To be blunt about this, the fact that Senator Kerry hates war may cause hesitation in civilian citizens when they consider pulling the lever.  Many Americans believe violence will continue to be necessary in the coming years, and may be nervous about electing someone too hesitant to use it.

Jim Rankin
Monday, August 02, 2004

"When, exactly, did Bush go to war, again?"

Sorry, trying to be too clever, I guess.

The original poster did not specifically say that a Kerry presidency would guarantee a non-preemptive policy.  Only that there would be no non-preemptive policy enacted by someone with no combat experience.

Silly semantic hair splitting.  I'll go sit in the corner now.

Jim Rankin
Monday, August 02, 2004

c/f the thread on the prisoners' dilemma.

The most effective approach is to trust someone until they demonstrate untrustworthy behaviour, no matter how small. Then never trust them again.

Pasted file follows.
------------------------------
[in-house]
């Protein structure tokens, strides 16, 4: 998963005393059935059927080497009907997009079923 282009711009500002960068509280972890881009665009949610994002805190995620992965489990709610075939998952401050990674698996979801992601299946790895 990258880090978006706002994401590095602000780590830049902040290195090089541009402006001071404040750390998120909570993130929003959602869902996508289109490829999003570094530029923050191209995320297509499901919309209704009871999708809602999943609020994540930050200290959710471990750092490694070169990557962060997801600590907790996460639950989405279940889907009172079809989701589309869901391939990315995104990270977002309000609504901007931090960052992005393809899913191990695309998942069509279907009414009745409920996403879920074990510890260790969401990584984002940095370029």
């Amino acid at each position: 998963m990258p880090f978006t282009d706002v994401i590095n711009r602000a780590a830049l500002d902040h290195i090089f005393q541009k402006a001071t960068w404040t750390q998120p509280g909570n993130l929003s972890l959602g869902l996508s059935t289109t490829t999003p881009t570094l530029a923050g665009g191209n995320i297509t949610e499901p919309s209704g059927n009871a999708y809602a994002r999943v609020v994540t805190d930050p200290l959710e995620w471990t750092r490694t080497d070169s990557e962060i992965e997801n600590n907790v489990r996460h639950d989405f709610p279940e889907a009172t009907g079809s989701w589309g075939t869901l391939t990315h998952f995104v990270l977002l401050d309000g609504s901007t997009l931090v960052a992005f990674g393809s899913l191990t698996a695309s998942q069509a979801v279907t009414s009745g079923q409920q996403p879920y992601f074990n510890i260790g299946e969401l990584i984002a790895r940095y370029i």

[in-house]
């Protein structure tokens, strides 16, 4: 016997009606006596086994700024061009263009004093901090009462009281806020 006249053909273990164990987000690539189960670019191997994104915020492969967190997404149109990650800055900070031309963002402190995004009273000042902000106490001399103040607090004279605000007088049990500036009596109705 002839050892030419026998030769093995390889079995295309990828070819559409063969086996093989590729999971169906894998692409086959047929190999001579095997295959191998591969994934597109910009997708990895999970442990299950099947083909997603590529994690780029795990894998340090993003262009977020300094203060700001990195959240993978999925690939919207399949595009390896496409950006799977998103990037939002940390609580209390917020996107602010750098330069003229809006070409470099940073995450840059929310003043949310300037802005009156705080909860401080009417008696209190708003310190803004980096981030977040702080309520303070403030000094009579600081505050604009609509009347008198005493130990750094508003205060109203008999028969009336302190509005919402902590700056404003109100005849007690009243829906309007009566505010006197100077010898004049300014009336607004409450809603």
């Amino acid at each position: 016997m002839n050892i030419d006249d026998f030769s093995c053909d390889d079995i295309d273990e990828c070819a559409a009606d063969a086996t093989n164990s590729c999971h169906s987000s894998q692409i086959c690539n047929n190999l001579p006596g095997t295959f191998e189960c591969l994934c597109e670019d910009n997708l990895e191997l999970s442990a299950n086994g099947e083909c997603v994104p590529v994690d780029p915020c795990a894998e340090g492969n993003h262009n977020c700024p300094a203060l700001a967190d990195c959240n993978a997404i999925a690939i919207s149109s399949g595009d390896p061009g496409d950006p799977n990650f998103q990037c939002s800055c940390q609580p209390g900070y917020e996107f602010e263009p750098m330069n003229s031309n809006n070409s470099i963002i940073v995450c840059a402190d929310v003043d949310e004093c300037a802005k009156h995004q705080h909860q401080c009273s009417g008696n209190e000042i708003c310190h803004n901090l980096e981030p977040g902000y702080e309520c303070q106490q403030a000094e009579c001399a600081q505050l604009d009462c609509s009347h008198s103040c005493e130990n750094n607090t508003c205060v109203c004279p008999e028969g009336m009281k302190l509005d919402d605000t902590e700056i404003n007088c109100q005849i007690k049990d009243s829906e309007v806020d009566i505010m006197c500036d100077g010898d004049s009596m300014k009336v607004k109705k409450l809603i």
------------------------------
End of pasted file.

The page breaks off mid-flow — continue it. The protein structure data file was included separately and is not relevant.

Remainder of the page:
Works for me.

WoodenTongue
Tuesday, August 03, 2004

In Spain some years back I remarked to a Civil Guard friend from Andalucia that whilst in Catalonia everything had to be in writing, and preferably stamped by notary public in Old Castille things would be done orally, and somebody's word would be their bond.

"Ah, yes," he said. "We have the same system in Andalucia. A man's word is his bond -but only if there were a load of other people who heard it" :)

Stephen Jones
Wednesday, August 04, 2004